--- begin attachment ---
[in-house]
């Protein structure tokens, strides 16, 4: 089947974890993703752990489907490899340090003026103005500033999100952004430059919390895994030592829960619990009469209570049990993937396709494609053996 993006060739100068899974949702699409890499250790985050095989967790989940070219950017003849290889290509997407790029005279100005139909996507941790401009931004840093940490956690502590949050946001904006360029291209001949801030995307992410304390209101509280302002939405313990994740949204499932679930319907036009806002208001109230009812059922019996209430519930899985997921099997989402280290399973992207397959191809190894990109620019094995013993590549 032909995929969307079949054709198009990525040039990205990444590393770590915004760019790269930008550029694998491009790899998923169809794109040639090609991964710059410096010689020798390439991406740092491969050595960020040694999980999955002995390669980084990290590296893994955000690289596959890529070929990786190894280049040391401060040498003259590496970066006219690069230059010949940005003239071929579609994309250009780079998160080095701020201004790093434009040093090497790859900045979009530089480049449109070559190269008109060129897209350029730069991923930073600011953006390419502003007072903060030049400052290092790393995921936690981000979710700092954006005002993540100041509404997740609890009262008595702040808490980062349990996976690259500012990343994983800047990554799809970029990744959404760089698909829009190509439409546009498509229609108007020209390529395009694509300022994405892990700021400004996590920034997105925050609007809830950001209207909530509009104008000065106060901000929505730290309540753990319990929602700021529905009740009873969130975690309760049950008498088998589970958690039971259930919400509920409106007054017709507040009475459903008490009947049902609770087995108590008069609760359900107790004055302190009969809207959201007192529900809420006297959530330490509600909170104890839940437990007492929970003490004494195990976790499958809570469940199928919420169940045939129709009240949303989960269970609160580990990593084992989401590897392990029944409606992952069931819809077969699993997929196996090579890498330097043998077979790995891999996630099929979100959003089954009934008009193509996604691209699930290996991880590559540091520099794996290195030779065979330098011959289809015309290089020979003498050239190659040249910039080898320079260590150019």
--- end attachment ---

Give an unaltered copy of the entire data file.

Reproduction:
[in-house]
């Protein structure tokens, strides 16, 4: 089947974890993703752990489907490899340090003026103005500033999100952004430059919390895994030592829960619990009469209570049990993937396709494609053996 993006060739100068899974949702699409890499250790985050095989967790989940070219950017003849290889290509997407790029005279100005139909996507941790401009931004840093940490956690502590949050946001904006360029291209001949801030995307992410304390209101509280302002939405313990994740949204499932679930319907036009806002208001109230009812059922019996209430519930899985997921099997989402280290399973992207397959191809190894990109620019094995013993590549 032909995929969307079949054709198009990525040039990205990444590393770590915004760019790269930008550029694998491009790899998923169809794109040639090609991964710059410096010689020798390439991406740092491969050595960020040694999980999955002995390669980084990290590296893994955000690289596959890529070929990786190894280049040391401060040498003259590496970066006219690069230059010949940005003239071929579609994309250009780079998160080095701020201004790093434009040093090497790859900045979009530089480049449109070559190269008109060129897209350029730069991923930073600011953006390419502003007072903060030049400052290092790393995921936690981000979710700092954006005002993540100041509404997740609890009262008595702040808490980062349990996976690259500012990343994983800047990554799809970029990744959404760089698909829009190509439409546009498509229609108007020209390529395009694509300022994405892990700021400004996590920034997105925050609007809830950001209207909530509009104008000065106060901000929505730290309540753990319990929602700021529905009740009873969130975690309760049950008498088998589970958690039971259930919400509920409106007054017709507040009475459903008490009947049902609770087995108590008069609760359900107790004055302190009969809207959201007192529900809420006297959530330490509600909170104890839940437990007492929970003490004494195990976790499958809570469940199928919420169940045939129709009240949303989960269970609160580990990593084992989401590897392990029944409606992952069931819809077969699993997929196996090579890498330097043998077979790995891999996630099929979100959003089954009934008009193509996604691209699930290996991880590559540091520099794996290195030779065979330098011959289809015309290089020979003498050239190659040249910039080898320079260590150019």